Campsites aren’t equipped with a power supply. Inadequate lighting from a flashlight or forgetting to bring extra batteries shouldn’t stop you from enjoying your camp to the fullest. A solid generator will put an end to such issues.
I know you hardly see campers considering generators as a priority. It’s not surprising because there are several myths about generators that push you into choosing the wrong one or thinking it’s useless.
This article will debunk those myths shedding some light on the truth.
1. One Size Fits All
An average generator does not work for everything. This is why generators come in all forms and sizes.
Choosing the right size is a crucial step and it depends on the kind of equipment to be powered.
Along with the power required to run each appliance, you should consider the power required to start them. If you’re new to the world of electric appliances, it may surprise you to learn that some appliances consume more power when they start than when they run. Examples include coffee machines, compressors, and hair dryers.
Calculating the required generator size is simple.
- Make a list of all the appliances you’d be using.
- Note down their starting power and running power in Watts. The starting power is hardly mentioned in the specs. So, contact the manufacturer or use a wattage meter.
- Add all the starting powers. If an appliance doesn’t need starting power, consider its running power for the sum.
If you’re still confused, feel free to reach out to an electrician.
Generators intended for recreational purposes like camping use inverter technology and work well unless you’re intending to power your RV’s air conditioner with it. You can find the best inverter generators on this post.
2. Generators Are Freaking Expensive
I’m sure this is one of the main reasons you’ve probably never dared to buy a generator.
Sure, generators are pricey, but not to the point of burning a hole in our pockets. Like any other product, the cost of generators varies with the size and power.
Small generators fall in the price range of $600-$2000. It can go up to $100,000 for large industrial generators. For huge setups, several generators may be necessary.
When was the last time you didn’t need your phone for a whole day?
Or what if you have enough supplies in your fridge but the unexpected blackout turns things upside down?
We’re so accustomed to the comfort of electricity that it’s hard to imagine otherwise. So, weighing the pros and cons of generators, I don’t consider them a waste of money.
If you’re still intimidated about investing in a generator or don’t have the budget, you can always rent a solid one for one-time needs.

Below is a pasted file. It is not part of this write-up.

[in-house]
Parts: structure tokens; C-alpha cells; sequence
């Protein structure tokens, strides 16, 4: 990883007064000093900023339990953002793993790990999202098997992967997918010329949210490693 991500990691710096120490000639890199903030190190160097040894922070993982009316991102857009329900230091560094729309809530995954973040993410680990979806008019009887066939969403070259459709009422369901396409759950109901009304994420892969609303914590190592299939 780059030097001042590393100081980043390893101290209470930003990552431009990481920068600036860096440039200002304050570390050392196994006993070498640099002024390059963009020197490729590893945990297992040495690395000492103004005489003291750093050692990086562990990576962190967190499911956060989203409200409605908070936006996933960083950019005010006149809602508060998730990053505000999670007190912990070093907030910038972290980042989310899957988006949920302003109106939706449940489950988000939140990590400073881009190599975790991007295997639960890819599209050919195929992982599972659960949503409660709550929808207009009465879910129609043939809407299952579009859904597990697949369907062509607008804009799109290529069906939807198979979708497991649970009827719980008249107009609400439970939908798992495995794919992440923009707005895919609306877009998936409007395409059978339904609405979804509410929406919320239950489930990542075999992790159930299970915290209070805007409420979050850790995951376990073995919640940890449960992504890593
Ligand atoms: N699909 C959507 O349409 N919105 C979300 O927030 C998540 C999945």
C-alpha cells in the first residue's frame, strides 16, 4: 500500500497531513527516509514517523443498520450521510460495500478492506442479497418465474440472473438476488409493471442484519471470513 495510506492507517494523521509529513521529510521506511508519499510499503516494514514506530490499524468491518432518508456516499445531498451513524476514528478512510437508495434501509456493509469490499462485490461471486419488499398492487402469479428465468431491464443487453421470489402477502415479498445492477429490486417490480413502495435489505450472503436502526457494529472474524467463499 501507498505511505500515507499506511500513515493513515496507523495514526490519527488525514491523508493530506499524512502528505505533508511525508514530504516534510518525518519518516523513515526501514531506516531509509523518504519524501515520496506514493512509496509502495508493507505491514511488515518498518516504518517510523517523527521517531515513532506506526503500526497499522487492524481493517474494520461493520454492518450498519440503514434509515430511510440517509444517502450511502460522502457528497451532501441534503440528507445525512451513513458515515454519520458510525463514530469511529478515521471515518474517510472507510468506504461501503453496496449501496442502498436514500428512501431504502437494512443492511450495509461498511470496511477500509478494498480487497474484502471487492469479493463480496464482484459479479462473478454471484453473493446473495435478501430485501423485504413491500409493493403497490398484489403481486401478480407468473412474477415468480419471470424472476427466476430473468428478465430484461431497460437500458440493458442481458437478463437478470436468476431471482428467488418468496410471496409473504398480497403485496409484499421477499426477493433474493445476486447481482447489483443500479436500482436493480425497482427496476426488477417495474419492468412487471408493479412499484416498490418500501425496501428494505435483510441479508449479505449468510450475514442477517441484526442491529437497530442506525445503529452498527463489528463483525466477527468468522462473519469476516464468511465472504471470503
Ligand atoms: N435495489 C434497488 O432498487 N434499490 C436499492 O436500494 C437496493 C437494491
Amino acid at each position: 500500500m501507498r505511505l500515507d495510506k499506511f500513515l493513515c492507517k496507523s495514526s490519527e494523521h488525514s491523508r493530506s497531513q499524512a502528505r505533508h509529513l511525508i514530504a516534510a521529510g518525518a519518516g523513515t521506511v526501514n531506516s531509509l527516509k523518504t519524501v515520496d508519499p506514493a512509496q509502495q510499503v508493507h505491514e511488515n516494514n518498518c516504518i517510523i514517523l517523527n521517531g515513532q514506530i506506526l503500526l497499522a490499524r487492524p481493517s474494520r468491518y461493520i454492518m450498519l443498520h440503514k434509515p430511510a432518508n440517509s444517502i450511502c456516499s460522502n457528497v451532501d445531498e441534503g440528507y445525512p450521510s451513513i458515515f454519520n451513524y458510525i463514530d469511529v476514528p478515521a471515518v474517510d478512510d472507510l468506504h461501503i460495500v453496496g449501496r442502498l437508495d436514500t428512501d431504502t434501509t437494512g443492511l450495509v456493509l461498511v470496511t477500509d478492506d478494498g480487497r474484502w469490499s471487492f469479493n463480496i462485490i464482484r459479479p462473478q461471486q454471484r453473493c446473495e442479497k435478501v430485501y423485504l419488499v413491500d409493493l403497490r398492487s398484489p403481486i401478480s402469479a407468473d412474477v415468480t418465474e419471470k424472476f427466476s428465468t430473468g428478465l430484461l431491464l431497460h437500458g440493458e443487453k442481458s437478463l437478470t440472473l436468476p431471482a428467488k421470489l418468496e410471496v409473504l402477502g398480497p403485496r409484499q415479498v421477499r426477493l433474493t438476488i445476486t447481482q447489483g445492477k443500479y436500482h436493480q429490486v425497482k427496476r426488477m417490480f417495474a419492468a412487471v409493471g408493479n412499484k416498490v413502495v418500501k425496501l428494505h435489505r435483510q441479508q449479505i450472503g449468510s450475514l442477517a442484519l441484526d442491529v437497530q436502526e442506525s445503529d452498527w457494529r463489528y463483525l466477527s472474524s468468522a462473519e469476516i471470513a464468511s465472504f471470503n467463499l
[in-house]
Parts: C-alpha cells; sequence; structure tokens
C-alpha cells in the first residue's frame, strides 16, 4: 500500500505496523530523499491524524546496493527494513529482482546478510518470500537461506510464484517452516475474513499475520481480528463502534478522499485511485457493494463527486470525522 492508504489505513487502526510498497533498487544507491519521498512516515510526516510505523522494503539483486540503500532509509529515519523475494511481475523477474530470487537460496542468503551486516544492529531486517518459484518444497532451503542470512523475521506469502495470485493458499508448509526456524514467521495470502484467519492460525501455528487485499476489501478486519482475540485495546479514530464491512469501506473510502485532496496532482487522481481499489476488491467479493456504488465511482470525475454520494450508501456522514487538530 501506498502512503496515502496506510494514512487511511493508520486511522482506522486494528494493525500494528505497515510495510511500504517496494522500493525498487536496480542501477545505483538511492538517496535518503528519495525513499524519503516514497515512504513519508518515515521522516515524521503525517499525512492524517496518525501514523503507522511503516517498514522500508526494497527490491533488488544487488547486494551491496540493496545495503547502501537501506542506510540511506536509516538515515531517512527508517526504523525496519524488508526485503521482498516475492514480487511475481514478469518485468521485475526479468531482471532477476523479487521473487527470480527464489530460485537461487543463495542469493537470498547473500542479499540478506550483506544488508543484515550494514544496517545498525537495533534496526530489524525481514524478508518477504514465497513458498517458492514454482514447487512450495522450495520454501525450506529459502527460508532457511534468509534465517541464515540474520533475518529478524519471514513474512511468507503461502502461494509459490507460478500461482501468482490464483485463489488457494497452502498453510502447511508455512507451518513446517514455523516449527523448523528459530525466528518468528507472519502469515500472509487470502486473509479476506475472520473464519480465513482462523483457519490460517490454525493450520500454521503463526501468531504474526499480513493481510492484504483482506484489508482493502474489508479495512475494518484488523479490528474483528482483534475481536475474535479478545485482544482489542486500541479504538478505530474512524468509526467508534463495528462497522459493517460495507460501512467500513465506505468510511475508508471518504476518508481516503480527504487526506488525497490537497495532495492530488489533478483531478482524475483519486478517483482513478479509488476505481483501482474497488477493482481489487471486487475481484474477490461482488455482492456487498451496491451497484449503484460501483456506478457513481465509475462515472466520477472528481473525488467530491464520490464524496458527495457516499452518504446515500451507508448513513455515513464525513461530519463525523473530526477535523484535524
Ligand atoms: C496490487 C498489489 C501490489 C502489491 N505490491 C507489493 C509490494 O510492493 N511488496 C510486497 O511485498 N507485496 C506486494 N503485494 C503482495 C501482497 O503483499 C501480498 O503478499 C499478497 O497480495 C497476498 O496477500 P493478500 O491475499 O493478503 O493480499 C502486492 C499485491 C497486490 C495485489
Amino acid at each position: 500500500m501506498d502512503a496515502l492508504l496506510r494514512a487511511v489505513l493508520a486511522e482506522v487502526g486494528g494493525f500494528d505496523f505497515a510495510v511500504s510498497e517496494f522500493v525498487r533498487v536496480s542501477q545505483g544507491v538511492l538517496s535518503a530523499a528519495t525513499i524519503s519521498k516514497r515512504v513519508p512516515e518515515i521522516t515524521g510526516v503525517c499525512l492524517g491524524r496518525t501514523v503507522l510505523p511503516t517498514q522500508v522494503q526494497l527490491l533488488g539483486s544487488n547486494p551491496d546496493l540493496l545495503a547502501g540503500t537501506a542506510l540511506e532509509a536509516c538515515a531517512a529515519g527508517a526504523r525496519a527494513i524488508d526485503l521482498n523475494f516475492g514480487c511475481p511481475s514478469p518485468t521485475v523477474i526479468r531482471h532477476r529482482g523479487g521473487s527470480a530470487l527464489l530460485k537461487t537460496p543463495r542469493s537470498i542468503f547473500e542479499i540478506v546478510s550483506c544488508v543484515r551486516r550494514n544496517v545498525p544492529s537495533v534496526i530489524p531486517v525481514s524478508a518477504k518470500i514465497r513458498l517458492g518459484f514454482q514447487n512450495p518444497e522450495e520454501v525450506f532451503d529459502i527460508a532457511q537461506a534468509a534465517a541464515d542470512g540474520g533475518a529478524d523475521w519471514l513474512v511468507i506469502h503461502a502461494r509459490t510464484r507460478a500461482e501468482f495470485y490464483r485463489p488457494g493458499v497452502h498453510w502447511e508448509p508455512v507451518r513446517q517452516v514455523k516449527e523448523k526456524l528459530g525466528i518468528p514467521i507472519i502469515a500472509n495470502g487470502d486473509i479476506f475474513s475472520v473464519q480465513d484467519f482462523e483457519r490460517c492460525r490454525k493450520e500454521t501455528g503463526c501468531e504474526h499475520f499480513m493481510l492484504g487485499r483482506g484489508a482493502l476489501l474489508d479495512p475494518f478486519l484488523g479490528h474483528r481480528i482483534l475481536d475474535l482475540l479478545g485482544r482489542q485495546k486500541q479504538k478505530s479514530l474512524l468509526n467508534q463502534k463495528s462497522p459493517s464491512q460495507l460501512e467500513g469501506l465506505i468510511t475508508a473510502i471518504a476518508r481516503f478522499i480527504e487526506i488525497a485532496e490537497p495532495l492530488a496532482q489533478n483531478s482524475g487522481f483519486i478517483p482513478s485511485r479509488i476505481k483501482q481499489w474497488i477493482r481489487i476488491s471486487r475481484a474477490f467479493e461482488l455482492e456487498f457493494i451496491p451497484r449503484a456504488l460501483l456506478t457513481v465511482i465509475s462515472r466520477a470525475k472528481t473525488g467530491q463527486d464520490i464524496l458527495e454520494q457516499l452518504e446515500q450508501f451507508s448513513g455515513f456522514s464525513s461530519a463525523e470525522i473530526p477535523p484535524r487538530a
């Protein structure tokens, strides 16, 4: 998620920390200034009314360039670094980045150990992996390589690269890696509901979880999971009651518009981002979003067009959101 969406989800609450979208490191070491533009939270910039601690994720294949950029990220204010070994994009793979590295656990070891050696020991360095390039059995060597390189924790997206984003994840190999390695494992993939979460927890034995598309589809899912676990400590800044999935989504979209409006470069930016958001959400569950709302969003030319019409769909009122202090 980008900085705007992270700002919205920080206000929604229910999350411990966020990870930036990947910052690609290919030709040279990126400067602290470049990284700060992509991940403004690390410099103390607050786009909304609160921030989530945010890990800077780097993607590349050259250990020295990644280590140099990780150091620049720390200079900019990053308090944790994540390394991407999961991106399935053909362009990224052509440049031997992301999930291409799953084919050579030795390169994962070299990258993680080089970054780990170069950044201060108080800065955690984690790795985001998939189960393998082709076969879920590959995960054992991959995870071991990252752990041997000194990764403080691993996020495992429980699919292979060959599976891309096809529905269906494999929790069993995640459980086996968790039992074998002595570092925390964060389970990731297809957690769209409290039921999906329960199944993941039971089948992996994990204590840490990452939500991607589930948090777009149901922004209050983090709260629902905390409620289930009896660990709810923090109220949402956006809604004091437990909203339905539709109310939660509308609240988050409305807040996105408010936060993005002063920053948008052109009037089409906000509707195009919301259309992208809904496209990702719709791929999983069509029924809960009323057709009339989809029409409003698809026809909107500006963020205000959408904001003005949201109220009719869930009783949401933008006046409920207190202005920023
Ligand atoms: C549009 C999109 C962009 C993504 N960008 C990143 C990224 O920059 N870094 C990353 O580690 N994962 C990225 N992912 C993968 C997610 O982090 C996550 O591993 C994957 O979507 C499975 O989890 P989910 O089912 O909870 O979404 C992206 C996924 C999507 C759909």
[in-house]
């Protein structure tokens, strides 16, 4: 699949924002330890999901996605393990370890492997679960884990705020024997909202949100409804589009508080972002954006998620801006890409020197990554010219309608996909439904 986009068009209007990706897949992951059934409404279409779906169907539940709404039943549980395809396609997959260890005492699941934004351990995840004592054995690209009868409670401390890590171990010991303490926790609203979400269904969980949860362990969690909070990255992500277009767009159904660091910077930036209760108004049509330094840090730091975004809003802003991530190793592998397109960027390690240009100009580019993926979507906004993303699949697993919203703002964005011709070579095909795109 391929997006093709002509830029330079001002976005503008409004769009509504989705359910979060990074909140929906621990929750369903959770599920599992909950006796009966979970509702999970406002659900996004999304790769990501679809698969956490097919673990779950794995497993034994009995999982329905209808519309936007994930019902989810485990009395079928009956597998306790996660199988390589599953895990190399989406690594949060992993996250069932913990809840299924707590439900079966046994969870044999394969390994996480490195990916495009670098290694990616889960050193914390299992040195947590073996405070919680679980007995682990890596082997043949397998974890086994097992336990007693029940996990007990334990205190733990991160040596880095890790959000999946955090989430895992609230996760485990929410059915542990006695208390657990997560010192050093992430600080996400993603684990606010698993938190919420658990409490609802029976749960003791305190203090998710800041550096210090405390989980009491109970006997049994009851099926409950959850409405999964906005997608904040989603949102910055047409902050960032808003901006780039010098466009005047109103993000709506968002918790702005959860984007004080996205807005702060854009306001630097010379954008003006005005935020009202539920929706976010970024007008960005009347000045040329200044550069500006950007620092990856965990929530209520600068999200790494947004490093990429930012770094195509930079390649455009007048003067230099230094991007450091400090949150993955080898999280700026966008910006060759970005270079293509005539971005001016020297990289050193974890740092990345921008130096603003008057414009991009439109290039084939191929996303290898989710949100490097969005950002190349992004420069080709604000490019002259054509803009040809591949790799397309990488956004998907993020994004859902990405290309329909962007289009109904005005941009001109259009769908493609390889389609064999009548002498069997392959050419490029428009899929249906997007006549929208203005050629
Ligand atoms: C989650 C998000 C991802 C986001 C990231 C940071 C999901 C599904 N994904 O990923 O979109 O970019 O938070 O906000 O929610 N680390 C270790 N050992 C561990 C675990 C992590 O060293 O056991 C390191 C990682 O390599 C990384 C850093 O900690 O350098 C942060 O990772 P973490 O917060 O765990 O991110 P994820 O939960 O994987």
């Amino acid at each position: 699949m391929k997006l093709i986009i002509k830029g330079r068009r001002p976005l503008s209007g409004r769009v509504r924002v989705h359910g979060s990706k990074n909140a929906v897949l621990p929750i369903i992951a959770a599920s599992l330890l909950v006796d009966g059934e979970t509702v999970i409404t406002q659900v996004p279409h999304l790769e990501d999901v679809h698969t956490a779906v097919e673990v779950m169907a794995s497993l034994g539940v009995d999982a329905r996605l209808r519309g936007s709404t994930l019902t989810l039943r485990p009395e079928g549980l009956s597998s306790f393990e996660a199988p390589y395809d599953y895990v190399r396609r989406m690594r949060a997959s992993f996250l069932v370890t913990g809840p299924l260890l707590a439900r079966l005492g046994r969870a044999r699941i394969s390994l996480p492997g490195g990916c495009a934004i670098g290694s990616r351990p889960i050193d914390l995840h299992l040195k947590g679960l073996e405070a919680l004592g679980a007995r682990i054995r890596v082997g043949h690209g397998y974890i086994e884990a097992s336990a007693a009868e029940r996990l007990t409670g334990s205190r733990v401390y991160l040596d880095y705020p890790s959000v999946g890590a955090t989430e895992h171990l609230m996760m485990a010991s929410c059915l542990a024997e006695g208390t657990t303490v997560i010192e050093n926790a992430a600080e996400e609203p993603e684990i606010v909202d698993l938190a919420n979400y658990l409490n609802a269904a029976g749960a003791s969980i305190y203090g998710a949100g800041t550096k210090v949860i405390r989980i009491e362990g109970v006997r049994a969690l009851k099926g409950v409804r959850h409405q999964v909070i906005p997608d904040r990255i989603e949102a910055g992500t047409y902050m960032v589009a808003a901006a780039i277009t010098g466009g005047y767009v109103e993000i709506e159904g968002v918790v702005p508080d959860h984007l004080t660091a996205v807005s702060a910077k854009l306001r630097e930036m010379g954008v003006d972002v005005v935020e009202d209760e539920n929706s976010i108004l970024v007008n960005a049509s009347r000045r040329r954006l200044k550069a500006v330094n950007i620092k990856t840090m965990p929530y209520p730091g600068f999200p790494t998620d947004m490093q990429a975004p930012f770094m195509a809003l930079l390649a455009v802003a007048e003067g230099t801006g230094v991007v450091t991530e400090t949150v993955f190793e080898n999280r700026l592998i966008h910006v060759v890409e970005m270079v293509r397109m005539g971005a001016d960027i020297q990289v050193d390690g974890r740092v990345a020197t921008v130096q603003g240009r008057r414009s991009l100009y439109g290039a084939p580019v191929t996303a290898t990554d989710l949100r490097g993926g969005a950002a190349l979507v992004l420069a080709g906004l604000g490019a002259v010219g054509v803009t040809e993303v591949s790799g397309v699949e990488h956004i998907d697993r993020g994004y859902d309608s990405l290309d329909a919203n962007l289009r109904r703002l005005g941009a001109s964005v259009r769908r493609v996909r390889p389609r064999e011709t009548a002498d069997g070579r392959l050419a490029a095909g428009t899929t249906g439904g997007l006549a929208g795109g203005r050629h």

3. You Shouldn’t Run A Generator Overnight
How long a generator can be run depends on several factors.
Let’s talk about the myth first. Running a generator overnight will never land you in trouble. It depends on what ‘overnight’ means for you.
Typical generators can run for 8 to 10 hours once their tanks are full. Refilling a generator’s tank when it’s running is extremely dangerous. You should wait until the engine cools down before attempting to refuel it. This takes 15-20 minutes. So, hang on.
Experts suggest running a generator continuously for not more than two weeks (of course, there will be short gaps to refuel it).
When you’re intending to keep the generator running for the night, ensure it’s correctly placed. Some generators need to be grounded and you can check for it in the manual.
Never run portable generators in rain and snow or indoors. Place them on a dry surface and in an open shelter. Instead of installing it yourself, call a professional.
4. Fuel Type Doesn’t Matter
Generators fall into different categories based on the type of fuel used. But it’s often not given enough importance.
You should choose the most efficient fuel by keeping your budget in mind.
For homes, a natural gas generator can be comfortable because you don’t have to worry about refilling. But the condition of your gas pipes must be maintained well.
Diesel is another commonly used fuel for generators and automobiles. It costs less than other fuel types. To avoid breakdowns, a diesel-powered generator shouldn’t sit idle for too long. If noise isn’t an issue, go for it.
Gasoline is not a favorite due to its cost although it is easily available. You’ll have to be extra careful while refilling as the fuel is highly inflammable.
Propane is not inexpensive but is preferred for its long shelf life. This is beneficial to campers who are going on very long trips.
Despite being costly, solar-powered generators save fuel expenses. You can use them to power small appliances.
You can easily find portable generators that run on two or three types of fuels.
5. You Can Smell Carbon Monoxide
This is not directly related to generators but is one of the common dangers associated with their usage. Overlooking or misunderstanding can have fatal consequences.
Carbon Monoxide is a colourless and odorless gas. So, relying on your capability to ‘smell’ is a bad idea.
Every year, thousands of people lose their lives due to CO poisoning from running generators in enclosed structures. Not only generators, but all fuel-powered machines release this gas into the environment.
Your generator must have ample ventilation and as a safety measure, you should install a battery-powered CO alarm too. Direct the generator’s exhaust away from your residence.
It takes only minutes for CO levels to get deadly. So, if you feel dizzy or weak when the generator is running, seek medical help right away.
I hope you now have a clear picture of generators. If you find this helpful, share it with your friends too.
Res Marty is an ardent traveler who is passionate about hiking and camping. On his blog, he shares travel suggestions along with genuine hiking and camping equipment reviews, all taken from his experience. He often collaborates with other hikers and writers to ensure his readers are given the best information possible.